University of Strathclyde
An academic from one of the world's leading business schools talks spin-outs and start-ups
Daniel is the Director of the Centre for Financial Regulation and Innovation (CeFRI) at the University of Strathclyde. They focus largely on Fintech and public outreach. Academics associated with CeFRI investigate areas such as Blockchain, machine learning, distributed database and time series. They’re a global leader in Fintech.
"The world has changed"
For the current crisis – our focus is now on supply chain resilience. Companies need to adapt faster. The world has changed – for example, we’re already re-configuring lecture halls. There’s a huge change in outcomes.
"The university is 100% online and beyond the emergency we’ll learn new lessons. UX is likely to go to the top of our priorities."
For spin-outs the technology is developed within the university. We offer funding to commercialise the ideas. At the Strathclyde we assign the intellectual property to a company for a commercial interest. The terms are important – other universities take a big equity stake.
To disrupt markets we need more lateral thinking – new projects based on real world problems. There are always new opportunities: how will Covid-19 change people’s behaviour? A student who has a PhD skills in, say, satellite data analysis may have an advantage.
Bright people with good ideas don’t get business planning, incentivsing their teams, taking on equity and other issues. Ideas have to be sustainable. There are also capital challenges – Scotland only has a quarter the available capital of London.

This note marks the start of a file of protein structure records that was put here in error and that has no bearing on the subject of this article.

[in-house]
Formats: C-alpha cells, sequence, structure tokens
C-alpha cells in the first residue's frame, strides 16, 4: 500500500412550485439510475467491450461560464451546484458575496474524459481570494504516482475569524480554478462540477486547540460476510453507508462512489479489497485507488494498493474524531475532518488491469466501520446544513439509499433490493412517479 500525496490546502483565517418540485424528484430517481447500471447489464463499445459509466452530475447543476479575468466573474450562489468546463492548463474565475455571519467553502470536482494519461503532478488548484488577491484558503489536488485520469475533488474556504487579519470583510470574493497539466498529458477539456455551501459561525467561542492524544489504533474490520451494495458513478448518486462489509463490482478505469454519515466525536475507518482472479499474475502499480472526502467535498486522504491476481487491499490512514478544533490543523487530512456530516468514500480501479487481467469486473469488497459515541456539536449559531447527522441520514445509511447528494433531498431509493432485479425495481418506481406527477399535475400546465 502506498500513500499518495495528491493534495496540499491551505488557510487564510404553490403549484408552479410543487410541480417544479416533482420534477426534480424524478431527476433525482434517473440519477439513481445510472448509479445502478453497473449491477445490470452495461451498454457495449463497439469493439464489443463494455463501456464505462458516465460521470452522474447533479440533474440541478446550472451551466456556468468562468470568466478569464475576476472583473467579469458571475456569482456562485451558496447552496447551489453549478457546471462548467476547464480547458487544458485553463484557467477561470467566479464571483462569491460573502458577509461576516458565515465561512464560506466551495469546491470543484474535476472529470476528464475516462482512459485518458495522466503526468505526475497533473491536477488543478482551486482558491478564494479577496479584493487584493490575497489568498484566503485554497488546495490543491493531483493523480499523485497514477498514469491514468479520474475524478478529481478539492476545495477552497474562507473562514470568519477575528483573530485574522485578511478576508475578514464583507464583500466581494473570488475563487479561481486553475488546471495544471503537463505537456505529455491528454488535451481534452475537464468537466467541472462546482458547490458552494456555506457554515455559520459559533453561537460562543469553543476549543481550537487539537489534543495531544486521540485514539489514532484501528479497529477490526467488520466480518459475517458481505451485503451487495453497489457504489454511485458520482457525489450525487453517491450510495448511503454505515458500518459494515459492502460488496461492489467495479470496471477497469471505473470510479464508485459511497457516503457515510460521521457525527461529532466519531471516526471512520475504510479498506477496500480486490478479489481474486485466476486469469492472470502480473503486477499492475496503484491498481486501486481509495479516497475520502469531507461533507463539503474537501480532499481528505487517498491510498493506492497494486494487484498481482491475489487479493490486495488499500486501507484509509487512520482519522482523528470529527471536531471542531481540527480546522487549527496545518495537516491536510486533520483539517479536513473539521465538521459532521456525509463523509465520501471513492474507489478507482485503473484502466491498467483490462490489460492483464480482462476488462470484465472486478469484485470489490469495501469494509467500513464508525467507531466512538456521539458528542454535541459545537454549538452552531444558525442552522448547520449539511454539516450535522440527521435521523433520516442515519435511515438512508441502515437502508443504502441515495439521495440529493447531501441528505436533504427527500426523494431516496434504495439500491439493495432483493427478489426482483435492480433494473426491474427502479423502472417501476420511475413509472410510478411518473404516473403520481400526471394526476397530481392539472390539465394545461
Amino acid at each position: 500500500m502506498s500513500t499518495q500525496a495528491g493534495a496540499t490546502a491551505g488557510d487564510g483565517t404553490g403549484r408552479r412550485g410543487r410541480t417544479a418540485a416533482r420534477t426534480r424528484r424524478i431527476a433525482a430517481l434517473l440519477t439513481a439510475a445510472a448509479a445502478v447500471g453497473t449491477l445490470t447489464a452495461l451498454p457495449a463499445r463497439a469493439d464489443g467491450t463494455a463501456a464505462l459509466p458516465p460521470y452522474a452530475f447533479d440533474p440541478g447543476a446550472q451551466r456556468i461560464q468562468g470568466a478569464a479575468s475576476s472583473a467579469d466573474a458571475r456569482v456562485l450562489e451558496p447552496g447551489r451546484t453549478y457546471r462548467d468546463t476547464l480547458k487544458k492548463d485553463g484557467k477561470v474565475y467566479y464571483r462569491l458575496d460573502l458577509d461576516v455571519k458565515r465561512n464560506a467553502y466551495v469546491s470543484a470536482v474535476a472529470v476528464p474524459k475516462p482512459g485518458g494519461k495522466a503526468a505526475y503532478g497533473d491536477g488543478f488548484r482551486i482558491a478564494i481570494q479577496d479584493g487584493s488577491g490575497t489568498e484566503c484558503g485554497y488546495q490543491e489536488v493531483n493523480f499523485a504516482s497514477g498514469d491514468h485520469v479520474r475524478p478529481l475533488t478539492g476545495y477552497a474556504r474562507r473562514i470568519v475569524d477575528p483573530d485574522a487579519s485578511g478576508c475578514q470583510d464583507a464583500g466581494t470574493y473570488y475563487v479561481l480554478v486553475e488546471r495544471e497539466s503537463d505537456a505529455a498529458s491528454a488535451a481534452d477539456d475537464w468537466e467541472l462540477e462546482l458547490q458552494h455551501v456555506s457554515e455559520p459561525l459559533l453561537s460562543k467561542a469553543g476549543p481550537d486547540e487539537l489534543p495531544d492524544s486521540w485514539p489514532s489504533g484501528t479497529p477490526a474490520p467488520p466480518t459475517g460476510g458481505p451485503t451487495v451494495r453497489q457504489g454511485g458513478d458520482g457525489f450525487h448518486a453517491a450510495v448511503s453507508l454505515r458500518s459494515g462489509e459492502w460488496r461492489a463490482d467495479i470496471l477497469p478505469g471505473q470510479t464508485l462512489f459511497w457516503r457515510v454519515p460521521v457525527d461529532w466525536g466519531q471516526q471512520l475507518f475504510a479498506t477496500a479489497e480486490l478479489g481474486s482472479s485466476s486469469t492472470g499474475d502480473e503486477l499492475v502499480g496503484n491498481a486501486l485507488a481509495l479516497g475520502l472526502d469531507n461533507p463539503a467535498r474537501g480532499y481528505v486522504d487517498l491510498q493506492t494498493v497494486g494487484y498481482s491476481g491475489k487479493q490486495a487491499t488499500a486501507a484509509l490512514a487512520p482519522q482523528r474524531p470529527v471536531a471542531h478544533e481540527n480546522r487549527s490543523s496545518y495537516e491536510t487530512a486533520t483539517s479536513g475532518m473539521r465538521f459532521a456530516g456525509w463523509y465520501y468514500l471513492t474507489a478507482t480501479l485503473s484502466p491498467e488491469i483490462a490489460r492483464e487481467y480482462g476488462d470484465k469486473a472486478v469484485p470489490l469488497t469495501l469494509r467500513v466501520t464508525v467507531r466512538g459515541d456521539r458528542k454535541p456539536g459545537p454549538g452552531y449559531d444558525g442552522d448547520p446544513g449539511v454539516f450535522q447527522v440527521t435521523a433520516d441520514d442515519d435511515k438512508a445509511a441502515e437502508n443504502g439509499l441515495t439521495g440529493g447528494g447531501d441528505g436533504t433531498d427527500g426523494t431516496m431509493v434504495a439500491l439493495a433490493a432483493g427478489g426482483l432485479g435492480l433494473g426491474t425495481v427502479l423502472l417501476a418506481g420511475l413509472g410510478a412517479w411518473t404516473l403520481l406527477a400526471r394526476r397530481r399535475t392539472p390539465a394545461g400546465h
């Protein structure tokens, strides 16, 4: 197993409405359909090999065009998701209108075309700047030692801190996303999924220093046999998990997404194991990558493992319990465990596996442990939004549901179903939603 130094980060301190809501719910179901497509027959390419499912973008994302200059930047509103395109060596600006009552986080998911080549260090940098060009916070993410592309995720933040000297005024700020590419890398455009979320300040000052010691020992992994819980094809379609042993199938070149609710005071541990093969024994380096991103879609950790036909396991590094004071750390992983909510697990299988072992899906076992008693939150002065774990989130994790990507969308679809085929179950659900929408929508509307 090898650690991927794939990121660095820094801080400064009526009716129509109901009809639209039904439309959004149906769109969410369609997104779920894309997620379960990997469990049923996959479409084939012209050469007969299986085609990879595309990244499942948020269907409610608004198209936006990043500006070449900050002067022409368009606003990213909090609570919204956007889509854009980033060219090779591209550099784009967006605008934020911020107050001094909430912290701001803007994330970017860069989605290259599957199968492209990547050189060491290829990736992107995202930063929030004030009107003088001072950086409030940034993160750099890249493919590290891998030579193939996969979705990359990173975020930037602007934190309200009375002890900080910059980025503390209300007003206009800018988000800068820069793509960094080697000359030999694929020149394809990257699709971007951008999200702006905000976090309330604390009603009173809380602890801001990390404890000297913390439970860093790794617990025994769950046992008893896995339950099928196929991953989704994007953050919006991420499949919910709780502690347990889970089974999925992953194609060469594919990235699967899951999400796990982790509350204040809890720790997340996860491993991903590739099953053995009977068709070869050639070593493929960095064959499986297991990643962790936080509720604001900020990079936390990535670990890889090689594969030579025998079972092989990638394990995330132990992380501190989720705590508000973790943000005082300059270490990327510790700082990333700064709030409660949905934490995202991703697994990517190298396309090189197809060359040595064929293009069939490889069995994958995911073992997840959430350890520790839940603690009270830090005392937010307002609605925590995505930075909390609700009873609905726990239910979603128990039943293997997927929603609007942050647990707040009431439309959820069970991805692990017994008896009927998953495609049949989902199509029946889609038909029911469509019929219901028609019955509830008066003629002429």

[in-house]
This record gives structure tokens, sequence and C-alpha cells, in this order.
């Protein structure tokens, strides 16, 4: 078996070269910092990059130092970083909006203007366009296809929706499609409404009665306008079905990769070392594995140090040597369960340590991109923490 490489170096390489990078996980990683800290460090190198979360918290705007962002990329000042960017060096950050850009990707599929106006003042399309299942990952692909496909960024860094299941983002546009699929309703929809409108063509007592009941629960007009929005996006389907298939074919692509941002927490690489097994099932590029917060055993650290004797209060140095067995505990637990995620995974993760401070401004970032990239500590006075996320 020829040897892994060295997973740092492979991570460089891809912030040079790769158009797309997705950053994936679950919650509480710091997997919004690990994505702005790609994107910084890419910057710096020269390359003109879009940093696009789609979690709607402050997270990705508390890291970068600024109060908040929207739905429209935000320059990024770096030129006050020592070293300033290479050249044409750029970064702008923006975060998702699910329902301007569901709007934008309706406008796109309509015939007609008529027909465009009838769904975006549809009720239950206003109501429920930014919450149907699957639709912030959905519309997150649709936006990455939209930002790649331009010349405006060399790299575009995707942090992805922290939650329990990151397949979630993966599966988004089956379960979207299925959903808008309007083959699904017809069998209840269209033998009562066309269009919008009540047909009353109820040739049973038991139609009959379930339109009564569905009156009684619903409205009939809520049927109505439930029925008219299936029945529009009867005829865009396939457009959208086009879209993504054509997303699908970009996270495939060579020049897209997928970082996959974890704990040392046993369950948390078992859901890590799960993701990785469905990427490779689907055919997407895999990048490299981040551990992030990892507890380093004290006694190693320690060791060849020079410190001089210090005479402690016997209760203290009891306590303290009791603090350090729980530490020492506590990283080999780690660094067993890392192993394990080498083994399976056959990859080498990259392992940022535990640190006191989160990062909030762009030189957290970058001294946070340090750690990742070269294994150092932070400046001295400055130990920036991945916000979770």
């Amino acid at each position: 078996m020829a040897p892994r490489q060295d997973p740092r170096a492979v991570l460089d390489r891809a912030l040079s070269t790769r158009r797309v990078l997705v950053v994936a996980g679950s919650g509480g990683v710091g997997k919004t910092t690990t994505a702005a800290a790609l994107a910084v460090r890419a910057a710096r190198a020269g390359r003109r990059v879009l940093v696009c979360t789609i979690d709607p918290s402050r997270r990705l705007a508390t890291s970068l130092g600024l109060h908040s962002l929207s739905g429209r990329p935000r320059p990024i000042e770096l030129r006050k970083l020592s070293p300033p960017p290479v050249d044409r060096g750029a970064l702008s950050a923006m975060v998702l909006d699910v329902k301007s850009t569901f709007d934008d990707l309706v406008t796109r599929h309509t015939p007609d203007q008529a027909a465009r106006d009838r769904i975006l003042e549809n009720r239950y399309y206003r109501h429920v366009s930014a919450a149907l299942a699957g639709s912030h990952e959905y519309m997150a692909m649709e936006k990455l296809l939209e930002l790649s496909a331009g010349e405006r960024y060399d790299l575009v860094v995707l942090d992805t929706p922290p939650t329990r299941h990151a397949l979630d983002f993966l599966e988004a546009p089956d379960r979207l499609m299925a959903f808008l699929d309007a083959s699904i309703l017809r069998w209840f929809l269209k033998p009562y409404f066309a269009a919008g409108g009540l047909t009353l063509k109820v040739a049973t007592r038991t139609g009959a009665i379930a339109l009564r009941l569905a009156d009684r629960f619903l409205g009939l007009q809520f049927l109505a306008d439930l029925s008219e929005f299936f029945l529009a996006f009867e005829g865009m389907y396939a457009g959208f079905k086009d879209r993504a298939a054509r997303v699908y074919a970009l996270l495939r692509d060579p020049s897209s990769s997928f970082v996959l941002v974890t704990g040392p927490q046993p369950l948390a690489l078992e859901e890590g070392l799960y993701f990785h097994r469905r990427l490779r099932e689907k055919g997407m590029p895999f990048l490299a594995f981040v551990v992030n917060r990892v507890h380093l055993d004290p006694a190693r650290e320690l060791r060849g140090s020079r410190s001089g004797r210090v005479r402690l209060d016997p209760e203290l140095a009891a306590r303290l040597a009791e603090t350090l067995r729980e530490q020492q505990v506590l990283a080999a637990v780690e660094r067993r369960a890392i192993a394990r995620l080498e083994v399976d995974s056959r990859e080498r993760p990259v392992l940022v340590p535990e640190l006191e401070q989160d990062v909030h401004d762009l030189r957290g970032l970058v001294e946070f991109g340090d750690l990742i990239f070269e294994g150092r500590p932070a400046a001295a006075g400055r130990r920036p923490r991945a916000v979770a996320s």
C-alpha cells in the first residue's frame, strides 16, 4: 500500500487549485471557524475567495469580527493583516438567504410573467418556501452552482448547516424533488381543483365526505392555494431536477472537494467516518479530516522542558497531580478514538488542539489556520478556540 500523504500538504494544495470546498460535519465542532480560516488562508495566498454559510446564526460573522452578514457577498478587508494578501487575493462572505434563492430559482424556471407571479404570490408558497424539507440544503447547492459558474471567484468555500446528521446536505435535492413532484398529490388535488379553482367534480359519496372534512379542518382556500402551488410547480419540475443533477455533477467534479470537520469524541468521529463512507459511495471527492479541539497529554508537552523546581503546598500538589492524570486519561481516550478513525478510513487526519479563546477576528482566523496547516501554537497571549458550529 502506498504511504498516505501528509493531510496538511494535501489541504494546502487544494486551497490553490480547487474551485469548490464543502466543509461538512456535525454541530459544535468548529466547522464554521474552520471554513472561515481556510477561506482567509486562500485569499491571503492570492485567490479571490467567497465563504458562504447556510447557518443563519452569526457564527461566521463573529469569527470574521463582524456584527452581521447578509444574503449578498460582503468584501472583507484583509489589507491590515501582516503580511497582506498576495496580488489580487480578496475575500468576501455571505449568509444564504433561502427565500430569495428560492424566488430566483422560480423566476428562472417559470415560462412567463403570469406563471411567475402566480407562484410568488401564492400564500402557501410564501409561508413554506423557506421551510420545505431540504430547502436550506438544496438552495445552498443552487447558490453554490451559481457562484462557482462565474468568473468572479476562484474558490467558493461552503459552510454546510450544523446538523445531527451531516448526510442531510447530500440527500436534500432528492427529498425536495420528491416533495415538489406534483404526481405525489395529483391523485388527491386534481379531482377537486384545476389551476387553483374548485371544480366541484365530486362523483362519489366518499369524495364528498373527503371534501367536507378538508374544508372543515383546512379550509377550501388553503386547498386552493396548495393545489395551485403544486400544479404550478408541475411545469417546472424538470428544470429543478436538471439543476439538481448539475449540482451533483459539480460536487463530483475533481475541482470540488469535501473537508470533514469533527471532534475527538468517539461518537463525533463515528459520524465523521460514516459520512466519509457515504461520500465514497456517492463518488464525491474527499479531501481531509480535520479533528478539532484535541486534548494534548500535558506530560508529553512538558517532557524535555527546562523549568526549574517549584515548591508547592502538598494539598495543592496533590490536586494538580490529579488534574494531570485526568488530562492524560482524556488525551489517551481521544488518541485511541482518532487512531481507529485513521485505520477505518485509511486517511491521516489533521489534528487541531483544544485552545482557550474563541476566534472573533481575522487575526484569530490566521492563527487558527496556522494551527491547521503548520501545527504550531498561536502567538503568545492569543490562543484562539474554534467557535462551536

Start-ups can be data-led or customer-focused. They need to scale up but will meet challenges – they must think through their business model. They need to define an MVP, cover their costs and get to the next stage.
Capital-short companies are entrepreneurial. They’ll use techniques and re-invent themselves faster. The UK tends to be more efficient than the USA considering it enjoys less investment.
Research at Strathclyde
We’re developing a data lake (data loch) on a super-computer. Companies will be able to test ideas against bank account datasets. For example, they can model how an interest rate change can affect things. It’s an academic approach, we’re a university!
We help companies with ‘quant’ data approach – including questionnaires, Likert scoring and textual analysis – we devise outcomes based on what the company is trying to do.
For start-ups we put a call out for student-led ideas. They must be scalable. Some have conceptual flaws – for example, peer-to-peer lending is already being done! Our students tend to scatter after graduation so we’ll probably see fewer start-ups.